Crazy, eccentric, and colorful, this psychological war epic is too “artsy-fartsy” for many viewers, but, with its atmosphere of insanity, it’s still worth watching. Be warned that the final moments are slower than the scenes that preceded them. Still, it’s ambitious as Hell and is often a feast for the senses. All of this being said, when it comes to surreal, dream-like war movies, I actually prefer Castle Keep (1969) and Walker (1987).

My rating is 7 outta 10.

The Treasure of the Sierra Madre (1948) Review

Director: John Huston

Genre(s): Adventure, Drama, Western

Runtime: 126 minutes

MPAA Rating: Not Rated

IMDb Page

This dirty, sweaty western picture is notable not only for starring Humphrey Bogart, but also for featuring Walter Huston, director John Huston’s father. This makes The Treasure of the Sierra Madre perhaps the most famous film to have a father/son tag-team in movie history. In 1925 Mexico, two down-on-their-luck American drifters, Fred C. Dobbs (Humphrey Bogart) and Curtin (Tim Holt), recruit an old, experienced prospector, Howard (Walter Huston), to aid them on a gold-digging expedition deep in the wilderness. This film starts strong, but suffers from a less energetic third act.

One of the first things the audience notices about The Treasure of the Sierra Madre is its thick atmosphere of desperation. The main characters start out as little more than beggars, constantly on the prowl for money for their next meal. The movie maintains this sense of fly-by-the-seat-of-your-pants adventure as the trio move into the hills of Mexico to search for gold. Max Steiner provides a good musical score and the whole thing is mercifully devoid of romantic subplots. Humphrey Bogart’s paranoid performance could’ve easily veered off into hamminess, but this is largely avoided.

Unfortunately, the third act is noticeably weaker and slower than the first two. Bogart’s character spends too much time worriedly talking to himself and the subject matter isn’t as exciting as the content seen in the first two-thirds. The final act isn’t a total flop, but I missed the urban drifting, dive bars, shootouts with bandits, gold-mining, etc. from earlier on in the motion picture. Also, Walter Huston’s character’s prospector dance about midway through hasn’t aged well.

I can’t say that I enjoyed The Treasure of the Sierra Madre as much as the critics did (it currently holds an 100% approval rate among professional reviewers on Rotten Tomatoes). Sure, it’s still a highly watchable flick, but the third act just isn’t as entertaining as what came before. The film’s message that greed is bad is, of course, true, but it strikes me as an obvious statement to make. I’ll recommend it, even though I don’t find it close to perfect.

My rating is 7 outta 10.

Jurassic World: Fallen Kingdom (2018) Review

Director: J.A. Bayona

Genre(s): Action, Adventure, Drama, Science-Fiction, Thriller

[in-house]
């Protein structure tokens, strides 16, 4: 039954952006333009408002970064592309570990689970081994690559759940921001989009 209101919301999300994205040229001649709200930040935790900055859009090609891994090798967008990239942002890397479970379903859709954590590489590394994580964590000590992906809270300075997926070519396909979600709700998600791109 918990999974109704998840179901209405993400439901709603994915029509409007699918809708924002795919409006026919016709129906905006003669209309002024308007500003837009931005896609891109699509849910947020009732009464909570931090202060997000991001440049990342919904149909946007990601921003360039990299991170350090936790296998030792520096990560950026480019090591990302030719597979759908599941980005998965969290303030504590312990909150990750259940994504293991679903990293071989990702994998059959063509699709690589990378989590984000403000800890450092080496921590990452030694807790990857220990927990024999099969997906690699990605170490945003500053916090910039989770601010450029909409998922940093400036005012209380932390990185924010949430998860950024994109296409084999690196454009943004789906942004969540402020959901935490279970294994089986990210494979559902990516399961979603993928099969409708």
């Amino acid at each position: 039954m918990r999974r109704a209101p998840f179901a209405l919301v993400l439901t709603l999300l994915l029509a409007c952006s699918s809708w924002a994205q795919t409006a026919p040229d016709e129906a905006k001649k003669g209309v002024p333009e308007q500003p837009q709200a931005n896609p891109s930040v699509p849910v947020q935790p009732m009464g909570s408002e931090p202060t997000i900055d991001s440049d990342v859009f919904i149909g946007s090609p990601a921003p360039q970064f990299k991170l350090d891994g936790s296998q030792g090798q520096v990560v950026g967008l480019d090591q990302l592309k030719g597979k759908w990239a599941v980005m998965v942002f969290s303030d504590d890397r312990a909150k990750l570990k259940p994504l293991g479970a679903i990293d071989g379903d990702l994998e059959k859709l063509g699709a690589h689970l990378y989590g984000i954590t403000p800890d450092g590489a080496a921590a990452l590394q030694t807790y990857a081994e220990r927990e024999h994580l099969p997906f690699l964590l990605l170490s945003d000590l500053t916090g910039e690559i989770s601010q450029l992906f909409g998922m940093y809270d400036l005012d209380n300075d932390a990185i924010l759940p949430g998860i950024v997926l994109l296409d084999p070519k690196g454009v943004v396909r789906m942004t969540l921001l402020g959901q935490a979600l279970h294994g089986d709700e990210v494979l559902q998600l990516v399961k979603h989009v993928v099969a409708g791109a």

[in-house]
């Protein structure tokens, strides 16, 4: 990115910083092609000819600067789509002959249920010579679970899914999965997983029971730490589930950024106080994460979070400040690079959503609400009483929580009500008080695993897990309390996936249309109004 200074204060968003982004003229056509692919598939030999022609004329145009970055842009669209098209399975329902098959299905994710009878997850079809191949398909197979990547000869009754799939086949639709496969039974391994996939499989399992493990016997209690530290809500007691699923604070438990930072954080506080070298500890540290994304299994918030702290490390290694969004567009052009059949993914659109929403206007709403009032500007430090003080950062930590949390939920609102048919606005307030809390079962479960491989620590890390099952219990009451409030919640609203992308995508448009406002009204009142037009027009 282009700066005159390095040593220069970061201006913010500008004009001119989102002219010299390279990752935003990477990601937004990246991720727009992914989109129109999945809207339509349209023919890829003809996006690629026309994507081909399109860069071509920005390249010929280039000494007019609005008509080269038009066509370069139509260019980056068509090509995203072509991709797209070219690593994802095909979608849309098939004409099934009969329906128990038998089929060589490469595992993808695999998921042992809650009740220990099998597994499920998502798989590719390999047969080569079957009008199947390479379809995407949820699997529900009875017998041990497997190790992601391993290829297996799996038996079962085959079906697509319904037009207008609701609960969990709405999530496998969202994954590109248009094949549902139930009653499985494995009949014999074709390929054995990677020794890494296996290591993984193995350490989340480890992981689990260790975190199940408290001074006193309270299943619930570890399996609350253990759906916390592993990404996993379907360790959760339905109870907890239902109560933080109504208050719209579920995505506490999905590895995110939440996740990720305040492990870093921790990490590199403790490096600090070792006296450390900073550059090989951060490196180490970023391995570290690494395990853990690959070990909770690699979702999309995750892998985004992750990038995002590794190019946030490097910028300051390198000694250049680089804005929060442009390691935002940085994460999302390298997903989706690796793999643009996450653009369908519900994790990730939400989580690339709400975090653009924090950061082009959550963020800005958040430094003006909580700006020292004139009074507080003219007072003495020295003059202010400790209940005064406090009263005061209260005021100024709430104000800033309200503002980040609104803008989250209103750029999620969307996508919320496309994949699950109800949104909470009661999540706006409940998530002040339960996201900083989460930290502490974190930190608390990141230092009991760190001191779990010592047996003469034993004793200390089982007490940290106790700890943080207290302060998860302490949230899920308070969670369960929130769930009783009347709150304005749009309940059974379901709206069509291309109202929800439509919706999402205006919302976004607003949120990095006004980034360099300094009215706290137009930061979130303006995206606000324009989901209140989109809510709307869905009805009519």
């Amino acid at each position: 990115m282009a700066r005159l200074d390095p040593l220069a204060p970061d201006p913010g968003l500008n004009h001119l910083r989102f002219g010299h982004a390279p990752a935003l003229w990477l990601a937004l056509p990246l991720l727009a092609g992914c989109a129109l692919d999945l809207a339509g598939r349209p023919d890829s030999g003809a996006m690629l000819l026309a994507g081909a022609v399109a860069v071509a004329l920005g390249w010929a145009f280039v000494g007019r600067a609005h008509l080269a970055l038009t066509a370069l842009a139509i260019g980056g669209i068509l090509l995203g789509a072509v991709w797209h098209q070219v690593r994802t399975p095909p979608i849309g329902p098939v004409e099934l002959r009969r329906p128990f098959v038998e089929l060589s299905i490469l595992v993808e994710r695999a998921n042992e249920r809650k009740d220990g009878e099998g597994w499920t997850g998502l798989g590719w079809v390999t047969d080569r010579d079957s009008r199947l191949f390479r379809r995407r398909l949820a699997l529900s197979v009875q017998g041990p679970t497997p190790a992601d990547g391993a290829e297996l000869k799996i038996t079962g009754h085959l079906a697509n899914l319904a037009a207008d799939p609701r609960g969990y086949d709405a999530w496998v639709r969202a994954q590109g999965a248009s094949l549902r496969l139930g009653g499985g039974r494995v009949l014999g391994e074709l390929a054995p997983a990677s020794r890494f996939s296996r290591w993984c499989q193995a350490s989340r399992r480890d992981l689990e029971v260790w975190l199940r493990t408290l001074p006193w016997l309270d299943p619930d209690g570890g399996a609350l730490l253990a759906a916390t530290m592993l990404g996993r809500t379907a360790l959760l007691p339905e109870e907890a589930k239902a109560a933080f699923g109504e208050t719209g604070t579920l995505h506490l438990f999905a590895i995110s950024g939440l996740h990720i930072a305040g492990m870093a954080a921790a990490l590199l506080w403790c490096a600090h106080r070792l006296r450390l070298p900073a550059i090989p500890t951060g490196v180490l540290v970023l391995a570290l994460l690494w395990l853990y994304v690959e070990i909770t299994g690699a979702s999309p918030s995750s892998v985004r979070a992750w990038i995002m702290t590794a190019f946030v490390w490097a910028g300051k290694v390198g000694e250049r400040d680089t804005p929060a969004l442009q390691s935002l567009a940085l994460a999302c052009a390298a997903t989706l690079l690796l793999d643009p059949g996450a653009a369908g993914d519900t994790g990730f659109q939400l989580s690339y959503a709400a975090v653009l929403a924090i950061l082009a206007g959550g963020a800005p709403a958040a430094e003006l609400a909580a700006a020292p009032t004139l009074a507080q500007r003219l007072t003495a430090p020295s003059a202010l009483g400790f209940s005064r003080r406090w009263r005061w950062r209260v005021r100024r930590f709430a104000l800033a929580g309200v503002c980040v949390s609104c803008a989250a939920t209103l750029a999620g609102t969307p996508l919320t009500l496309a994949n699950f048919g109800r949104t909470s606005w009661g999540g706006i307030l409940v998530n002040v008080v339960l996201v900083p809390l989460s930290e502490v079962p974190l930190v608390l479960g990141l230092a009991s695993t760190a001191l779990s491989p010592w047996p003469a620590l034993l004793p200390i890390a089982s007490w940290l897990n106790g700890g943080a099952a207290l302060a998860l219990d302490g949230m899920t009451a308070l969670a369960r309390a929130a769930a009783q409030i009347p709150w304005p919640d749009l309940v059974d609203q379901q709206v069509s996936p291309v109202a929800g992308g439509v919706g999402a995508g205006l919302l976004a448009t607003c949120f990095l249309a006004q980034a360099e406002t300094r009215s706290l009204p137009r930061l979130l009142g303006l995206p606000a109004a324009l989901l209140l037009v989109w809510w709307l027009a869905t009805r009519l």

Runtime: 128 minutes

MPAA Rating: PG-13

IMDb Page

Jurassic World (2015) brought new life to the series, but, by 2018’s Jurassic World: Fallen Kingdom, it feels like the franchise is, once again, treading water. Fallen Kingdom is fine as cinematic junk food, but, if you’ve been expecting more than that, you might be disappointed. The plot is about a rescue effort to save cloned dinosaurs from the remains of the Jurassic World amusement park before a volcano on the island can go off. This is a flick that has me saying “It’s good, but…”

Okay, this is a pretty ridiculous movie, but, hey, it’s a summer blockbuster. What do you expect? The high-stakes action scenes are flashy, as we’ve come to expect, and there seems to be a bit more human-versus-human combat than in previous installments. Physical mayhem and special effects are the film’s specialties, and the attempts at infusing emotion into the story are generally effective.

This is not a simple retread of the events shown in Jurassic Park (1993) and Jurassic World. The plot has some similarities with The Lost World: Jurassic Park (1997), but I’d say that this one has its own identity (although there’s still a moment of déjà vu or two). Returning from previous pictures in the series are Jeff Goldblum as Dr. Ian Malcolm, but his appearance is little more than a cameo, and the musical theme from John Williams (although the score is done by Michael Giacchino), which is used quite sparingly here.

Fallen Kingdom has a couple of thought-provoking scenes, but it feels like the Jurassic Park franchise is out of gas, at least for the moment. This film is entertaining to watch, with its likeable characters and bad-guy-chomping dinosaurs, yet it doesn’t offer a whole lot more than that. I suppose that that’s okay (it’s just a movie, after all), so I’ll give it a passing score. Don’t expect greatness and you just might like it.

My rating is 7 outta 10.